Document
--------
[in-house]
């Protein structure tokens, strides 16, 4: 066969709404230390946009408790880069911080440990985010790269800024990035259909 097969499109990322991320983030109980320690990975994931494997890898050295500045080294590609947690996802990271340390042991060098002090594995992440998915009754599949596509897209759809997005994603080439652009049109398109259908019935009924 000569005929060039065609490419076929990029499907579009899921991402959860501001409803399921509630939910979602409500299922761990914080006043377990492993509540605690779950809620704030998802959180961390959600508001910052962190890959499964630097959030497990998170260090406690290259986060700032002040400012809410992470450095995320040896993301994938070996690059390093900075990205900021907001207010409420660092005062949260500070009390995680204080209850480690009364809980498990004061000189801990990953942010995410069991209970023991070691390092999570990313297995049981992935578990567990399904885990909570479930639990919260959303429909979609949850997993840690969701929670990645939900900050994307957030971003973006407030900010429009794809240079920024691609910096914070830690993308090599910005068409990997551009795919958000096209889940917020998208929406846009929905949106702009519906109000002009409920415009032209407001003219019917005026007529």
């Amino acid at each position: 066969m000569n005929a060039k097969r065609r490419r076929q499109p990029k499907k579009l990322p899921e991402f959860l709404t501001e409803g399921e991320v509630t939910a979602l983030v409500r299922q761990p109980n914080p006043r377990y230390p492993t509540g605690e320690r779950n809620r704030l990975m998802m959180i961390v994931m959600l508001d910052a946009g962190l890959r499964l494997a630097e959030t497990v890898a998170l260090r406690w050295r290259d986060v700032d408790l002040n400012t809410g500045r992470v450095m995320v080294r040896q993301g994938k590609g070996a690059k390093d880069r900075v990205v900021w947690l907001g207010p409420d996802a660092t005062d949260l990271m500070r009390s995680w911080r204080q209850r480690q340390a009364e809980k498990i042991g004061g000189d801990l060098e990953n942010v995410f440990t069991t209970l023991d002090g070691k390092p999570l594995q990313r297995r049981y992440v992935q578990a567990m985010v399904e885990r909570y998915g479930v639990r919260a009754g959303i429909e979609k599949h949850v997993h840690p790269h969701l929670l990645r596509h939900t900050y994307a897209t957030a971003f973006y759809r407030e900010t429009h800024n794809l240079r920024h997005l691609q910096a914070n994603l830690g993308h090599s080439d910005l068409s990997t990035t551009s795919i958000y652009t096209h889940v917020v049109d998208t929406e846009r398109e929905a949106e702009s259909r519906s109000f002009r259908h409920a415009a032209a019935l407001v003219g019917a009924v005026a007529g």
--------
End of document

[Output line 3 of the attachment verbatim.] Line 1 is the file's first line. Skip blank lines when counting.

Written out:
């Amino acid at each position: 066969m000569n005929a060039k097969r065609r490419r076929q499109p990029k499907k579009l990322p899921e991402f959860l709404t501001e409803g399921e991320v509630t939910a979602l983030v409500r299922q761990p109980n914080p006043r377990y230390p492993t509540g605690e320690r779950n809620r704030l990975m998802m959180i961390v994931m959600l508001d910052a946009g962190l890959r499964l494997a630097e959030t497990v890898a998170l260090r406690w050295r290259d986060v700032d408790l002040n400012t809410g500045r992470v450095m995320v080294r040896q993301g994938k590609g070996a690059k390093d880069r900075v990205v900021w947690l907001g207010p409420d996802a660092t005062d949260l990271m500070r009390s995680w911080r204080q209850r480690q340390a009364e809980k498990i042991g004061g000189d801990l060098e990953n942010v995410f440990t069991t209970l023991d002090g070691k390092p999570l594995q990313r297995r049981y992440v992935q578990a567990m985010v399904e885990r909570y998915g479930v639990r919260a009754g959303i429909e979609k599949h949850v997993h840690p790269h969701l929670l990645r596509h939900t900050y994307a897209t957030a971003f973006y759809r407030e900010t429009h800024n794809l240079r920024h997005l691609q910096a914070n994603l830690g993308h090599s080439d910005l068409s990997t990035t551009s795919i958000y652009t096209h889940v917020v049109d998208t929406e846009r398109e929905a949106e702009s259909r519906s109000f002009r259908h409920a415009a032209a019935l407001v003219g019917a009924v005026a007529g």